What about what happened in 2021? Something I’ve noticed is that the unmarked graves of Indigenous children have continually been referred to as discoveries. But they aren’t discoveries at all. Indigenous people have been talking about these unmarked graves, about burial sites at Indian Residential Schools, for a long time. Years ago, my father used to talk about, when passing through Brandon, Man., Indigenous children buried under what is now a campground. And the Truth and Reconciliation Commission of Canada devoted a section on missing children and unmarked graves. The reality is, many people weren’t listening to us, and ignoring something doesn’t mean it’s not there. It means someone isn’t looking.


David Robertson wrote When We Were Alone, which is a children's book about Indian Residential Schools — find that title and more in this list of 10 Indigenous books for kids.


Remember: heavy lifting doesn’t need to be a solo exercise. Yes, there’s work to do to learn so that others can learn from you, but there is a wealth of literature on Indian Residential Schools by Indigenous writers.

Give kids books. Or read those books with them, and create opportunities to have pre- and post-conversations to decompress and break down the content. I think we need to take to heart that there is no reconciliation without truth, and that truth comes from story. Earlier this year, I put together a list of books about Indian Residential Schools for all ages, and it’s a good place to start.

Your role in reconciliation

So, let’s say you’ve studied. You understand the history, you understand its impacts and you and your kid have had some important dialogue. You’ve talked about it together, and you’ve answered some tough questions because you were ready for it. Now what? Well, if Indian Residential Schools are Canadian history, that means we all have a role in this thing called reconciliation, and we need to be active about it, not passive.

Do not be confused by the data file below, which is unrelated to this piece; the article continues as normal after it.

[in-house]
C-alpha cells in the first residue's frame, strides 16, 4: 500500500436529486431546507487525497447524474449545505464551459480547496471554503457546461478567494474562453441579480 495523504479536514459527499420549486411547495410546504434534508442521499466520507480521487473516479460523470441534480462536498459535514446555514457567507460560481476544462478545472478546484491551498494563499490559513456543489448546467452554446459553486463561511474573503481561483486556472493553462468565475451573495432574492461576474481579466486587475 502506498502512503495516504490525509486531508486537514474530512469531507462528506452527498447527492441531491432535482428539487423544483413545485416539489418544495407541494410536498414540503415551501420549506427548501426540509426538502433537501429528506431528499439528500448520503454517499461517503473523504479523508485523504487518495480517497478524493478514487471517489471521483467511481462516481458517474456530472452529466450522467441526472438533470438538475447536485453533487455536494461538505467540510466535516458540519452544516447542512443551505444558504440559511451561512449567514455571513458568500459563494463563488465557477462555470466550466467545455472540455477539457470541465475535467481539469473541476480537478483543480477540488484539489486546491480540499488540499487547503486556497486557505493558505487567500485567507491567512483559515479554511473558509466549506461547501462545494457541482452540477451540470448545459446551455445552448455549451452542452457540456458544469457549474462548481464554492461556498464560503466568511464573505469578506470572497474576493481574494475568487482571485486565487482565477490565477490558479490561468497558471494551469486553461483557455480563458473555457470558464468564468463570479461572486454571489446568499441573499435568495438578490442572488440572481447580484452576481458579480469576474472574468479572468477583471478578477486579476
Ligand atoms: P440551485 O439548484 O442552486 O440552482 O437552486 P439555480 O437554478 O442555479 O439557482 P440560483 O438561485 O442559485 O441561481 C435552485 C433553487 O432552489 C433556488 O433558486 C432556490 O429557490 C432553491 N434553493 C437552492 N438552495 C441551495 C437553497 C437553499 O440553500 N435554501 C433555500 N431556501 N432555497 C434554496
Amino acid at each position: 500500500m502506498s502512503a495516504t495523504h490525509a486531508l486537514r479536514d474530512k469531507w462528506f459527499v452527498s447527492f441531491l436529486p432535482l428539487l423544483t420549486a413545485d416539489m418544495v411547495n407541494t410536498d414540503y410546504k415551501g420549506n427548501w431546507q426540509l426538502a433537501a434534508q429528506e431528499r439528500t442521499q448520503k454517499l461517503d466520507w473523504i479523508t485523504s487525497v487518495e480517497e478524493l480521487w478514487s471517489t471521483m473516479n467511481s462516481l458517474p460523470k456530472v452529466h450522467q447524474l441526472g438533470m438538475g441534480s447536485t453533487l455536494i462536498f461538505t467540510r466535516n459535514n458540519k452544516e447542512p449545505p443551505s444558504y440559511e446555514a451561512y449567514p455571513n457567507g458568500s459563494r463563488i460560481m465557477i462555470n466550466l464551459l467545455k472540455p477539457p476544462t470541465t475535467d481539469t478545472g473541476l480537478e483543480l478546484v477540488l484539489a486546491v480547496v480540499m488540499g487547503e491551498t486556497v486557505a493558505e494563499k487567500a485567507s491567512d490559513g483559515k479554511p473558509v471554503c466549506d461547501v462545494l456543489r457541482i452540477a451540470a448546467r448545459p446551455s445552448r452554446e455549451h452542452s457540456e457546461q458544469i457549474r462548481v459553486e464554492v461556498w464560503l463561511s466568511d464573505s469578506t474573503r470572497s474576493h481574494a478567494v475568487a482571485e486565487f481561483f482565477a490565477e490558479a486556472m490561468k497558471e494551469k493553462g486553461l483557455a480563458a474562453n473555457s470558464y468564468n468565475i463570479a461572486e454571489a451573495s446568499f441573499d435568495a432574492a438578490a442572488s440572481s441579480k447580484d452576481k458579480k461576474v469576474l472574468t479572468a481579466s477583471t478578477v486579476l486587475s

"We all have a part to play. The world won’t be changed all at once — reconciliation is a long-term process — but each step means something."

Passive to me would be doing some introductory reading, and then retiring the material. But I don’t believe it’s enough to learn or teach — after reading about the horrors, I should think there would be a desire to take action. We all have a part to play. The world won’t be changed all at once — reconciliation is a long-term process — but each step means something.

Parents can ensure their children participate in school activities if they are able, and that can be as simple as wearing an orange shirt, purchased from an Indigenous artist or organization.

There are plenty of fundraising opportunities for Indigenous communities that need support. A personal favourite of mine is the Indian Residential School Survivors Society. In the summer, my family and I were headed up to the legislature for a gathering to honour survivors, and those who did not survive. On the way there, we stopped at a lemonade stand where a non-Indigenous girl was raising money for Indian Residential School survivors. I walked away with a full heart, meeting a kid like that. And you know what? I think we’re all capable of doing something like that — it’s just figuring out what we can do, and doing it.

Finally, this is a time to step up. Speak up and stand with Indigenous people. Go to protests. Go to gatherings. Involve kids. And it shouldn’t need to be said, but: do not tolerate racism and hate, because there’s still a lot of that going around. Respond to ignorance, but do so with kindness and patience, because a lot of people grew up without learning about Indian Residential Schools, and they might just not know.

So tell them.

Article Author David Robertson
David Robertson

Read more from David here.

David A. Robertson (he, him, his) is an award-winning writer. His books include When We Were Alone (Governor General’s Literary Award), Will I See? (Manuela Dias Book Design and Illustration Award), Betty: The Helen Betty Osborne Story (listed In The Margins), and the YA trilogy The Reckoner (Michael Van Rooy Award for Genre Fiction, McNally Robinson Best Book for Young People). David educates as well as entertains through his writings about Indigenous Peoples in Canada, reflecting their cultures, histories, communities, as well as illuminating many contemporary issues. David is a member of Norway House Cree Nation. He lives in Winnipeg with his wife and five children.